In a significant development, Indian Prime Minister Narendra Modi and Chinese President Xi Jinping engaged in discussions on the sidelines of the BRICS summit in Johannesburg. Both leaders agreed to instruct their respective officials to intensify efforts toward a swift disengagement and de-escalation along the India-China border.
During their conversation, Prime Minister Modi conveyed India’s concerns about unresolved issues along the Line of Actual Control (LAC) in the western sector of the border. Emphasizing the importance of upholding peace and stability in the border areas and respecting the LAC, Modi highlighted that these factors are crucial for normalizing the overall India-China relationship.
This marks the first instance where the Indian Prime Minister directly raised the border issue with the Chinese President, a stance that India has reiterated on multiple occasions. Notably, Modi and Xi had an impromptu interaction during the G20 Summit in Indonesia last year, during which they exchanged pleasantries and discussed the need to stabilize bilateral ties, as confirmed by the Indian government.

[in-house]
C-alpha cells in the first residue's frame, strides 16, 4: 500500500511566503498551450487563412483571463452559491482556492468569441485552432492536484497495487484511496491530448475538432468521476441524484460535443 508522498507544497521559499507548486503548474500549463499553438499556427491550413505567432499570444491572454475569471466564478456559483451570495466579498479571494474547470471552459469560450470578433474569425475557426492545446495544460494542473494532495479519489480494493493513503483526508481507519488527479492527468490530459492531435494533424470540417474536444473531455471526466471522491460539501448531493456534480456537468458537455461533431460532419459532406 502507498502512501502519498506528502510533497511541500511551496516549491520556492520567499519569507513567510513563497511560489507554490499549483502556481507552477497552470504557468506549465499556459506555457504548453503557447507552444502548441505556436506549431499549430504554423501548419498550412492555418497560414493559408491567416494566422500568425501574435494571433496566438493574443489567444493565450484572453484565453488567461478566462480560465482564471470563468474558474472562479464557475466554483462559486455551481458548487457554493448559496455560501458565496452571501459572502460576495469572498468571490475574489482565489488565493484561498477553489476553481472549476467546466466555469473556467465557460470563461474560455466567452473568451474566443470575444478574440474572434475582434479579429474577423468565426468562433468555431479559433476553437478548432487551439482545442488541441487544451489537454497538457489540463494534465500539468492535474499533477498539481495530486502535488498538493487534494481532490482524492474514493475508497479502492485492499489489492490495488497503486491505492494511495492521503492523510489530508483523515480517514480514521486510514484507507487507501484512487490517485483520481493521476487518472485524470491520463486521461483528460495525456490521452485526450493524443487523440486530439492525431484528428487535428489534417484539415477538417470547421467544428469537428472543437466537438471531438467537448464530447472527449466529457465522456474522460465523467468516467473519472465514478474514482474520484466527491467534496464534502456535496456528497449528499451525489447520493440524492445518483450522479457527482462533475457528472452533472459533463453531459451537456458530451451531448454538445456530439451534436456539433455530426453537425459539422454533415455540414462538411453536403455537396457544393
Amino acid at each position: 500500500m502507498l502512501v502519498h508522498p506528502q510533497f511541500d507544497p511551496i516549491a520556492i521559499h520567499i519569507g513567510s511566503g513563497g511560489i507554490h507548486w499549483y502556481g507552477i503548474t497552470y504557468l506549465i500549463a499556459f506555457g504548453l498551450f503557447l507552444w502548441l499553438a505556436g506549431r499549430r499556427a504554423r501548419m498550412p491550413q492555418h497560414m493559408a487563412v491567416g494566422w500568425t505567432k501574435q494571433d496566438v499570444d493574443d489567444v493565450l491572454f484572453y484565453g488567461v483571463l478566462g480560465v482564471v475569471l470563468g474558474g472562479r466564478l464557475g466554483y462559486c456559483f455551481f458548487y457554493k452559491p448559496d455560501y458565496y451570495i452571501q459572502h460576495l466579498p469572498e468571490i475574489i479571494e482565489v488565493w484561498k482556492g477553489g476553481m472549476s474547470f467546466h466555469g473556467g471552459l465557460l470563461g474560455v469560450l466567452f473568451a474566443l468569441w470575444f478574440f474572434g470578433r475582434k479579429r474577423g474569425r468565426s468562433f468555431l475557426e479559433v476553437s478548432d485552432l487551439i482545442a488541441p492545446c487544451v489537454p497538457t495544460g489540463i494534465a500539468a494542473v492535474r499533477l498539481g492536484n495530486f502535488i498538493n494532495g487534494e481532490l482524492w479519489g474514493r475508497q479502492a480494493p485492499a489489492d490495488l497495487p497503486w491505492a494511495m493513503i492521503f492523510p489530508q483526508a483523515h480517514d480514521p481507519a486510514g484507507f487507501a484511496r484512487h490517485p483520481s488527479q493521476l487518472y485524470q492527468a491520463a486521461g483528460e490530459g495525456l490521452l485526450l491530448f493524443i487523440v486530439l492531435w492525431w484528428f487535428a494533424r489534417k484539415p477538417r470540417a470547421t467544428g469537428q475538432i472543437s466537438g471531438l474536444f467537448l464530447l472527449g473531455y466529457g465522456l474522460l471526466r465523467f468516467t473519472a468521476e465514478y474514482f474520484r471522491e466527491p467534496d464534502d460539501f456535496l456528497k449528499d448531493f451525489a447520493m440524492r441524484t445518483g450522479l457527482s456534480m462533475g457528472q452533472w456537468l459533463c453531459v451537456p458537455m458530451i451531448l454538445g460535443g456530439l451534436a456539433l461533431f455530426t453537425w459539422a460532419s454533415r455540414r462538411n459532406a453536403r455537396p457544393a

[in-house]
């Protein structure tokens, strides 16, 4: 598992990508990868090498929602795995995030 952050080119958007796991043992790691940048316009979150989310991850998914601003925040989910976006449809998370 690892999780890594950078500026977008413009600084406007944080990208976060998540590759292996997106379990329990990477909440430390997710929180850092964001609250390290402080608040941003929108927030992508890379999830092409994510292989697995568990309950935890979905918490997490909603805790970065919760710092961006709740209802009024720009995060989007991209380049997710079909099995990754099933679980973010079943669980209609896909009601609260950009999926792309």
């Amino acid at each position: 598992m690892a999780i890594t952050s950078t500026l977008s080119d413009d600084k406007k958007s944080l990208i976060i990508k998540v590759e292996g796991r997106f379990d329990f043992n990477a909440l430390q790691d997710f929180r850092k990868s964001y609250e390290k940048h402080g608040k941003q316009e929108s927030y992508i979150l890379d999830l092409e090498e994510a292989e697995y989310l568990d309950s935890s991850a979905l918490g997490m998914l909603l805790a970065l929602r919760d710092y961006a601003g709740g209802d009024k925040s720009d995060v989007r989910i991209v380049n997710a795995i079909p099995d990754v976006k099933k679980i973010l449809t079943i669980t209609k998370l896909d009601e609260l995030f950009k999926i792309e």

While China has attempted to separate the border dispute from its broader relationship with India, New Delhi continues to view it as a significant obstacle. Despite approximately 19 rounds of diplomatic and military talks that have yielded gradual progress, there has been no confirmation of troop withdrawals on the ground.
Between 2014 and 2019, Xi and Modi had 18 meetings, but direct discussions were largely avoided after the commencement of the border dispute. Although they crossed paths at various international gatherings, formal talks remained limited.
The border issue has considerably eroded India’s confidence in its relations with China, causing a decline in both public and political willingness to sustain the bilateral relationship. This sentiment was conveyed by India’s National Security Adviser Ajit Doval to his Chinese counterpart and Foreign Minister Wang Yi during the BRICS meeting in July, as stated by the Ministry of External Affairs.